scathing


scathing

adjective

  1. bitterly severe, as a remark: a scathing review of the play.
  2. harmful, injurious, or searing.

verb (used with object), scathed, scath·ing.

  1. to attack with severe criticism.
  2. to hurt, harm, or injure, as by scorching.

noun

  1. hurt, harm, or injury.

adjective

  1. harshly critical; scornfula scathing remark
  2. damaging; painful

verb (tr)

  1. rare to attack with severe criticism
  2. archaic, or dialect to injure

noun

  1. archaic, or dialect harm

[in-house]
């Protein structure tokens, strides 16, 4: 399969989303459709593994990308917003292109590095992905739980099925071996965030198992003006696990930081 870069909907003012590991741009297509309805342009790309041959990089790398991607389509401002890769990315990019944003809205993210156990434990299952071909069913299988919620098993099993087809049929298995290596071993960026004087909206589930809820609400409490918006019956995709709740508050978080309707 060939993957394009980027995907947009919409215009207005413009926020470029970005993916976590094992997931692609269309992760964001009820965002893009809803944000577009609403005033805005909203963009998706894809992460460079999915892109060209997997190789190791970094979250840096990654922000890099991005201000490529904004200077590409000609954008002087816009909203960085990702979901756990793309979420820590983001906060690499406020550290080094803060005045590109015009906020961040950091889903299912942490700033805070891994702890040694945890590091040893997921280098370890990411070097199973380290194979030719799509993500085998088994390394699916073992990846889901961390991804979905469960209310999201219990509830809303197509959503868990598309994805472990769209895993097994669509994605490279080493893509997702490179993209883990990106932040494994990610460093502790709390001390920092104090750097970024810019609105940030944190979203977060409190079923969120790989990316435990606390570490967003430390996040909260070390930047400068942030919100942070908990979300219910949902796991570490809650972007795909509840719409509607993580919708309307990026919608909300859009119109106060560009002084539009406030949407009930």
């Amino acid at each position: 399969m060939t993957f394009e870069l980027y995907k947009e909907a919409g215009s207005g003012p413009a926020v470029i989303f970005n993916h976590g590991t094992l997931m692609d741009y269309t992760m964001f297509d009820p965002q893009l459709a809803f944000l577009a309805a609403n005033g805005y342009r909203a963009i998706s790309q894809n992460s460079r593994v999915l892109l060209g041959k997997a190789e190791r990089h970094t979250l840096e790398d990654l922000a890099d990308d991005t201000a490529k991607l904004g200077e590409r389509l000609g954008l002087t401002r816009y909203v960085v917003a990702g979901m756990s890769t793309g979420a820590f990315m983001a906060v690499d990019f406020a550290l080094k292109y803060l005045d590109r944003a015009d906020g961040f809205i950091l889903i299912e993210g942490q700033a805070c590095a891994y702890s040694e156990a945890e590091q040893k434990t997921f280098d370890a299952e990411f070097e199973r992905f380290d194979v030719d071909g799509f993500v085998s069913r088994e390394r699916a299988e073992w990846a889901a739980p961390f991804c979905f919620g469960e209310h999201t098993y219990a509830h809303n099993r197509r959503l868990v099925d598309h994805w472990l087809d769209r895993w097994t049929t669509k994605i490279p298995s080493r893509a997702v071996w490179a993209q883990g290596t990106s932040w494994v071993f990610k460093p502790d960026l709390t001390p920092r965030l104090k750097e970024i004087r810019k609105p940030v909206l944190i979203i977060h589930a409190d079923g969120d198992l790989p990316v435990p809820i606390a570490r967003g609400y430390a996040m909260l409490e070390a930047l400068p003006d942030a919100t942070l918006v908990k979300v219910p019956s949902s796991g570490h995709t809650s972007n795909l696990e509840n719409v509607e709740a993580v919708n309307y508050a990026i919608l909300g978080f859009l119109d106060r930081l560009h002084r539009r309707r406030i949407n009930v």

adj.1794 in literal sense, present participle adjective from scathe (v.). Of words, speech, etc., from 1852. Related: Scathingly. v.c.1200, from Old Norse skaða “to hurt, harm, damage, injure,” from Proto-Germanic *skath- (cf. Old English sceaþian “to hurt, injure,” Old Saxon skathon, Old Frisian skethia, Middle Dutch scaden, Dutch schaden, Old High German scadon, German schaden, Gothic scaþjan “to injure, damage”), from PIE root *sket- “to injure.” Only cognate outside Germanic seems to be in Greek a-skethes “unharmed, unscathed.” It survives mostly in its negative form, unscathed, and in figurative meaning “sear with invective or satire” (1852, usually as scathing) which developed from the sense of “scar, scorch” used by Milton in “Paradise Lost” i.613 (1667).

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